– Seanbaby: 6 Things No One Tells You About Living on a Farm, something rarely found in American popular culture, or on the internet – an accurate depiction of rural living.
Perhaps you can see why it annoys me when I see musicians doing folk and country-influenced stuff try to play up their ruralness, because, trust me, I can out-hick any of those bastards. I am amused to see a singer with an affected twang that disappears when they talk between songs. I have to laugh when a “rootsy” artist says “You guys” instead of “ya’ll.” Having once lived in a trailer, I find kitschy odes to trailer parks tiresome. I guarantee that I am more “country” than just about any country artist on the radio today, or any bullshit singer-songwriter on NPR. Armed with this “authenticity” and two bucks, I could get a cup of coffee, if there was a Starbucks within 40 miles of my hometown.
Believe it or not, back before modern country music became the de facto music of the right wing’s “Real America,” not every country song had to be about how great it was to live in B.F.E. Country music wasn’t always as bad as the crap you hear today. I can dimly remember a time when it had soul, and being fat, stupid, and proud of it wasn’t always the default attitude. But those days are over.
Sure, a weirdo (compared to mainstream country types, anyway) like James McMurtry could make fun of small town life with a song like Talkin’ At the Texaco, but major-label acts with radio hits could do it, too, once upon a time. An act like Garth Brooks could even pull off one of these songs back then, with a tune like Nobody Gets Off In This Town. (Not bad; sounds like early George Strait.)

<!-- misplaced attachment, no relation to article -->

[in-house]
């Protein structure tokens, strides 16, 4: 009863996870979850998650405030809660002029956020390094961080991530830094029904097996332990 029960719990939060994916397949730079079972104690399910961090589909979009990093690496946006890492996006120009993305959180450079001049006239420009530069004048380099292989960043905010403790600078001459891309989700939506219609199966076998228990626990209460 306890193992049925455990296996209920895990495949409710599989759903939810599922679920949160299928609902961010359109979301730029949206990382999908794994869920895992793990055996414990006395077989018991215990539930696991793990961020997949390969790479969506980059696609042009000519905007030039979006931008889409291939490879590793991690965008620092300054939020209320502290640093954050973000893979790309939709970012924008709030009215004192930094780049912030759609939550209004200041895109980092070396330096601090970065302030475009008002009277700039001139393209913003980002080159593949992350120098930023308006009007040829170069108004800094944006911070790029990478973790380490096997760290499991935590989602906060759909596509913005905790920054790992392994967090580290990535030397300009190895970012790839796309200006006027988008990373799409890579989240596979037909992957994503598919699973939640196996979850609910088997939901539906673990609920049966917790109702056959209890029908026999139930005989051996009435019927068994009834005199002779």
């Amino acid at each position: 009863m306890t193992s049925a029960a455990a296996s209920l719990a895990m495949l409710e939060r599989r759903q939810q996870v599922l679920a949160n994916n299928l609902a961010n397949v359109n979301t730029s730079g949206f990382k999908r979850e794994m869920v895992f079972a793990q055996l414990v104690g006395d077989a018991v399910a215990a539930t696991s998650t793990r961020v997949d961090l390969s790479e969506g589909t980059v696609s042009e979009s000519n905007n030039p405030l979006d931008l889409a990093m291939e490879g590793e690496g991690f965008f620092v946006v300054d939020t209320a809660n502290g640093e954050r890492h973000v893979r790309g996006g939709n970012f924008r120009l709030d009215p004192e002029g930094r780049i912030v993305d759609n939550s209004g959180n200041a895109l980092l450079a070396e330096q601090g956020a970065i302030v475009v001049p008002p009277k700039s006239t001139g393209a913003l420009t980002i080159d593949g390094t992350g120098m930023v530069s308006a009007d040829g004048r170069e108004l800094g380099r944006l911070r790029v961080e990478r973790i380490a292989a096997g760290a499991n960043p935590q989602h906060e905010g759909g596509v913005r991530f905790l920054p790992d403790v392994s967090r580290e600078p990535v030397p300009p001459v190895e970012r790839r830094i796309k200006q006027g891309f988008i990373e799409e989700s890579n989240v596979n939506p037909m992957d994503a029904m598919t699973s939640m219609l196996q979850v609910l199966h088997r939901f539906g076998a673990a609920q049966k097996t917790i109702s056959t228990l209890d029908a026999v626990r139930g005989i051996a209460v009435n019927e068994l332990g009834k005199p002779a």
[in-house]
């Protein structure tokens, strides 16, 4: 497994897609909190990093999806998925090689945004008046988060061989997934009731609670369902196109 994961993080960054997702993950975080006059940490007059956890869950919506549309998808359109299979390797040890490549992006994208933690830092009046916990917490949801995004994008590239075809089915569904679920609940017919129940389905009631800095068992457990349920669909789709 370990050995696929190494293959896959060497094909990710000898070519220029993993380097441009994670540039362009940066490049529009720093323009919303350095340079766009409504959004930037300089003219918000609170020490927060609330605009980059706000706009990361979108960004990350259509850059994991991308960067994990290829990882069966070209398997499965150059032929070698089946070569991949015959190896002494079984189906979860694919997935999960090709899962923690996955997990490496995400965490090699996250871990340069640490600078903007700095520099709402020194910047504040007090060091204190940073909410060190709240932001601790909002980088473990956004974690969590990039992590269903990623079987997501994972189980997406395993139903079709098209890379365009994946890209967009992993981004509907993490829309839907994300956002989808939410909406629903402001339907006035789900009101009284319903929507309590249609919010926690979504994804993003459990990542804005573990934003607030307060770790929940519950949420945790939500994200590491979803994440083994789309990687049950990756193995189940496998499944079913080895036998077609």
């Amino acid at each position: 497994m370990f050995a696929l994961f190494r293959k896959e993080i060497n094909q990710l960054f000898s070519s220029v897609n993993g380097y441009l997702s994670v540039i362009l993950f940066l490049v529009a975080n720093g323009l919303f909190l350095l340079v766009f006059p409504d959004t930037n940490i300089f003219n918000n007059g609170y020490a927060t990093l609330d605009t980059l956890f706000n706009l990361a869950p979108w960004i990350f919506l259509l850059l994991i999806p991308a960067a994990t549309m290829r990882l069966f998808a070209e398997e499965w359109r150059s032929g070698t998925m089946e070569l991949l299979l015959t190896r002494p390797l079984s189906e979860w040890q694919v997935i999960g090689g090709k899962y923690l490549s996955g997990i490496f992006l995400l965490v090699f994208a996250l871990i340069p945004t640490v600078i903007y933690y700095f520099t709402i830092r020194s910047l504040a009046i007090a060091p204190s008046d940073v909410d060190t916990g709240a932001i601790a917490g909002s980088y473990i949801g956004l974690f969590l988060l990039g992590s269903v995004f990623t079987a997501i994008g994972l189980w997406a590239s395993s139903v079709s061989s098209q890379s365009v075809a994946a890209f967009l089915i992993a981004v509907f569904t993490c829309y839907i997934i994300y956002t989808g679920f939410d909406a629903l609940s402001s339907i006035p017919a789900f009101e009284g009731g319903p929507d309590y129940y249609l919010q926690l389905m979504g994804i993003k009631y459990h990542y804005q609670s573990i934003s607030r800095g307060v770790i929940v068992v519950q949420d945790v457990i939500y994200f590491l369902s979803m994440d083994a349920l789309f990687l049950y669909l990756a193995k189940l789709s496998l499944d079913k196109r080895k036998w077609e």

Steve Earle’s Someday is a great, soulful example. Earle’s first album, Guitar Town, came out in 1986, and I listened to the shit out of this record when I was a kid.
Guitar Town had a top ten hit, and was nominated for two Grammys. Given that a blandly inoffensive, milquetoast act like the Dixie Chicks can be denounced as un-American nowadays, a singer like Steve Earle (who has even been interviewed by the Socialist Worker! Call Joe McCarthy!) wouldn’t have a chance in hell of having a career in mainstream country music if he was just starting out today.
I went back and listened to Guitar Town recently, and the album still holds up. If you had asked somebody in 1986 what musical act was more subversive – Steve Earle or Megadeth – I’m sure they would have laughed. Country music is conformist, and metal is rebellious, anybody coulda told you that. But now Dave Mustaine endorses Rick Santorum for president, meanwhile Steve Earle was on The Wire. Shitkickers: 1, Metal: 0.
Speaking of country, punk, and metal, a memorable entry in the “get me the hell out of this shithole town” genre from a band that combined all three is Nine Pound Hammer’s Outta The Way, Pigfuckers, which contains the immortal couplet,
“With your Wal-Mart gossip, and country-fried philosophy,
toothless witticisms abut farm machinery
Just a greasy ham stuffed with high-school football scores,
I’m hittin’ the road, mister, I can’t take it anymore. “
I could relate better to this song if my school had actually been big enough to have a football team.
If this upbringing did anything, it inoculated me against any feelings of “Southern Pride,” and as a side benefit, amped up my bullshit detector where “American Exceptionalism” is concerned. Why should I be so proud of an accident of birth, or care about anyone else’s pride in something over which they had no control? I’m not ashamed of where I grew up, but I take no pride in it, either. Moving to Texas only amplifies these feelings. I’ve never met anyone with a tattoo of the state of Missouri, but I’ve met numerous people with state of Texas tattoos, which I view with a jaundiced eye.
Rather than taking pride in things over which I have no control, like where I was born, I just try to own the positive aspects and discard the rest.
One of my favorite writers, John Dolan, described two other favorites, Mark Twain and Hunter S. Thompson, as “tough Southern boys who were too smart, honorable and cocky to fall for the Southern mythos—or the Northern one.”
Thompson took all that was good about the South: personal honor, toughness, gun love, jokes; and abandoned, once and for all, the vile baggage that went with it, without whining about his loss.
-John Dolan, A Hero of Our Time: Hunter S. Thompson 1937-2005
About the best I can shoot for, I suppose.